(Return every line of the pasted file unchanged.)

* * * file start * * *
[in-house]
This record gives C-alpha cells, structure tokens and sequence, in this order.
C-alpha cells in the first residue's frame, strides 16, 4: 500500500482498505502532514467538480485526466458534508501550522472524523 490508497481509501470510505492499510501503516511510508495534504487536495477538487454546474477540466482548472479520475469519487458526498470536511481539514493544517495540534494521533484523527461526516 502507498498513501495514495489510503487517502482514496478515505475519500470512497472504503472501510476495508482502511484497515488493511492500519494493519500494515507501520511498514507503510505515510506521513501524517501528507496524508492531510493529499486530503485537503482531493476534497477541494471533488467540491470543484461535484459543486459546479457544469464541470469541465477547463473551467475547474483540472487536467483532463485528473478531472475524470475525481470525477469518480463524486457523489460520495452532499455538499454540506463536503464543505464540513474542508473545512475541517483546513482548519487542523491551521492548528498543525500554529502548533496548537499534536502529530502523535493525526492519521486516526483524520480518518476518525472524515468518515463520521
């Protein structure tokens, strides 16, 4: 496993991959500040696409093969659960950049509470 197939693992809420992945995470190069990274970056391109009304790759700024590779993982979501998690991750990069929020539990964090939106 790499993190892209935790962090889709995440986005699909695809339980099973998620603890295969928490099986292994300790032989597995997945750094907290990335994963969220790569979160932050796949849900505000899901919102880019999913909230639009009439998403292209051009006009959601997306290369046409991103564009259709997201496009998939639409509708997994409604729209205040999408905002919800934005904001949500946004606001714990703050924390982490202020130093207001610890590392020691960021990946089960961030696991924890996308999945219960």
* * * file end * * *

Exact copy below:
[in-house]
This record gives C-alpha cells, structure tokens and sequence, in this order.
C-alpha cells in the first residue's frame, strides 16, 4: 500500500482498505502532514467538480485526466458534508501550522472524523 490508497481509501470510505492499510501503516511510508495534504487536495477538487454546474477540466482548472479520475469519487458526498470536511481539514493544517495540534494521533484523527461526516 502507498498513501495514495489510503487517502482514496478515505475519500470512497472504503472501510476495508482502511484497515488493511492500519494493519500494515507501520511498514507503510505515510506521513501524517501528507496524508492531510493529499486530503485537503482531493476534497477541494471533488467540491470543484461535484459543486459546479457544469464541470469541465477547463473551467475547474483540472487536467483532463485528473478531472475524470475525481470525477469518480463524486457523489460520495452532499455538499454540506463536503464543505464540513474542508473545512475541517483546513482548519487542523491551521492548528498543525500554529502548533496548537499534536502529530502523535493525526492519521486516526483524520480518518476518525472524515468518515463520521
């Protein structure tokens, strides 16, 4: 496993991959500040696409093969659960950049509470 197939693992809420992945995470190069990274970056391109009304790759700024590779993982979501998690991750990069929020539990964090939106 790499993190892209935790962090889709995440986005699909695809339980099973998620603890295969928490099986292994300790032989597995997945750094907290990335994963969220790569979160932050796949849900505000899901919102880019999913909230639009009439998403292209051009006009959601997306290369046409991103564009259709997201496009998939639409509708997994409604729209205040999408905002919800934005904001949500946004606001714990703050924390982490202020130093207001610890590392020691960021990946089960961030696991924890996308999945219960």